Followup: Sealth car-attack suspect charged, released from jail

December 4, 2012 at 8:46 pm | In Crime, West Seattle news | 16 Comments

Two updates tonight in the incident that sent two Chief Sealth International High School students to the hospital after a car hit them last Wednesday: The woman arrested the next day, 37-year-old Amy Lynn O’Brien, is now charged with two counts of second-degree assault and one count of felony hit-and-run, according to the King County Prosecuting Attorney’s Office website. The King County Jail Register says she is out of jail as of just before 6 o’clock tonight; though her bail was set at $250,000 last week, the register describes it as a “conditional release” – so far, we have not found court documents explaining why, so we will have to follow up with prosecutors tomorrow. O’Brien’s arraignment is scheduled for December 17th.


  1. Please do follow up. As the aunt of one of these girls I’d sure like to know how this was such a low charge to begin with and how they can let her out after trying to kill two girls.

    Comment by Florence Fiddler Lovell — 9:29 pm December 4, 2012 #

  2. And how does she have $250,000 bail at 4pm and at 6pm walks out with no bail? Lets hope she isn’t driving! Looking forward to more news tomorrow cuz something isn’t adding up.

    Comment by Seriously? — 9:48 pm December 4, 2012 #

  3. Why does a photo/mugshot of Ms O’Brien seem so hard to find? Seattle Times has a photo of the back of her head! Just curious what she looks like . . .

    Comment by E — 11:05 pm December 4, 2012 #

  4. Mugshots are not made public unless (a) a person is being sought by police and they decide to ask the public for help, or (b) they have served time in state prison. Neither applied here. Jail booking shots are not released to the media. I assume the back of her head was from her bail hearing last week; often the defense lawyers ask the judge to prohibit photography of the suspect, and often the judge says something like, just don’t show her face. At her arraignment, photography likely will be possible, although arraignments are usually held in a courtroom that is a very poor environment for photography – the bench is in a room that is walled off (glass) from the very small spectator (etc.) area and separated by a couple rows of lawyers and others – to get something resembling a decent shot, you have to be in a certain spot along the glass, pointing your camera a certain way …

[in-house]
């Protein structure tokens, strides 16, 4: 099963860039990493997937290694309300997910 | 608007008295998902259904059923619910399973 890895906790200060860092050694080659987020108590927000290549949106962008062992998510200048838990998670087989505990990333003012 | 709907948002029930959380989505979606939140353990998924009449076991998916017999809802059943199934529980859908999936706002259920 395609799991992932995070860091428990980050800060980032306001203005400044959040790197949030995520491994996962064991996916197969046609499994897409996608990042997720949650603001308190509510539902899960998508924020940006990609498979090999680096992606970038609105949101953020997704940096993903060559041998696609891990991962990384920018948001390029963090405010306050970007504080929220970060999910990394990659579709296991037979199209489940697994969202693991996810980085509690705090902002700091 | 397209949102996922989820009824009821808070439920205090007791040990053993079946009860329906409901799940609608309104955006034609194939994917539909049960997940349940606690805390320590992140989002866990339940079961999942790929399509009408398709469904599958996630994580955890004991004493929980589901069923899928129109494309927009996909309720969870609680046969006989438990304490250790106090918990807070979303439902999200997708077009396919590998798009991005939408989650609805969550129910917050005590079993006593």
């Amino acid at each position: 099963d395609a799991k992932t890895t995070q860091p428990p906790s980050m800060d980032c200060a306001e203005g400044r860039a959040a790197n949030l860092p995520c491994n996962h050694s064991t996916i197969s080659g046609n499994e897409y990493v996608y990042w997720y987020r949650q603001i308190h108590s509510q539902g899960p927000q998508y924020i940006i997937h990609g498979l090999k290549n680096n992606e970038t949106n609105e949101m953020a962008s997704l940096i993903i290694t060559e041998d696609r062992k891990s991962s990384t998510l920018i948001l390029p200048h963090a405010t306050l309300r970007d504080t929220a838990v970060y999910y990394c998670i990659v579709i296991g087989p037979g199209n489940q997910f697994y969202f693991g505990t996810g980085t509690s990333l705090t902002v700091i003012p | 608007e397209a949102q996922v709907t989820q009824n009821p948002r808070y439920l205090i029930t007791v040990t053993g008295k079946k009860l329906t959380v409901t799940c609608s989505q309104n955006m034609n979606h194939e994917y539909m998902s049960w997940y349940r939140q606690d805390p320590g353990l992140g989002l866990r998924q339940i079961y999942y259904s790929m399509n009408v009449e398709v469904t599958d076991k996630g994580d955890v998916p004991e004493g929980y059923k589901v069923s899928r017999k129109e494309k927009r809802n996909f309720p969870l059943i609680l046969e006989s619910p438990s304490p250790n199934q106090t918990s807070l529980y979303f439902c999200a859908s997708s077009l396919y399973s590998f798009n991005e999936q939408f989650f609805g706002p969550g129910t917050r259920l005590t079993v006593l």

Comment by WSB — 11:23 pm December 4, 2012 #

  5. Please do let us know what you learn from the prosecutor’s office. As someone who lives in the area, it is very concerning to find out this woman has been released.

    Comment by DelridgeResident — 7:47 am December 5, 2012 #

  6. Did the second girl go home from Harborview yet?

    Comment by Mary — 8:47 am December 5, 2012 #

  7. Mary – when last we talked with Harborview, the family had asked to keep her information private. The only public information since then has been the description of her in critical condition as of the time the report was filed for last week’s bail hearing. – TR

    Comment by WSB — 9:05 am December 5, 2012 #

  8. Assault? I would say attempted murder.

    Comment by Morgan — 9:06 am December 5, 2012 #

  9. I’m at the courthouse for another case but have just received this paperwork. According to the King County Prosecuting Attorney’s Office, while they asked for her to be kept in jail on the same $250K bail, the judge opted to release her on “personal recognizance.”

    Comment by WSB — 9:25 am December 5, 2012 #

  10. Can you provide a name for the judge to help aid folks when voting for judges

    Comment by rico — 9:49 am December 5, 2012 #

  11. Another example of the way the law refuses to take automobiles seriously. If she had used a gun she would still be in jail, but because of US car culture sociopathy, she’s out on the streets to maim or kill others.

    Comment by RoomWithAView — 10:37 am December 5, 2012 #

  12. The judge appears, from another document I found online, to have been Judge Theresa Doyle.

    Comment by WSB — 11:06 am December 5, 2012 #

  13. Thank you for the judges name. I am keeping a list of judges that let people out/off. We need to get rid of these judges.

    Comment by Morgan — 11:17 am December 5, 2012 #

  14. How does someone go from 250,000 dollar bail to release on personal recognizance? That seems like a drastic difference to me. One judge determines that probable cause existed to hold her on such a high bail amount, and then the next day a judge releases without bail. Something is wrong here. Perhaps the woman is terminally ill… Who knows.

    Comment by DelridgeResident — 7:47 pm December 5, 2012 #

  15. She reports to Judge Richard McDermott (his email is available at if you’d like to voice your concern. I plan on sending him an email.

    Comment by WS Parent — 9:58 pm December 5, 2012 #

  16. Thank you, WS parent.
    WSB- Can you provide the cause # for this case?

    Comment by ad — 12:20 am December 6, 2012 #

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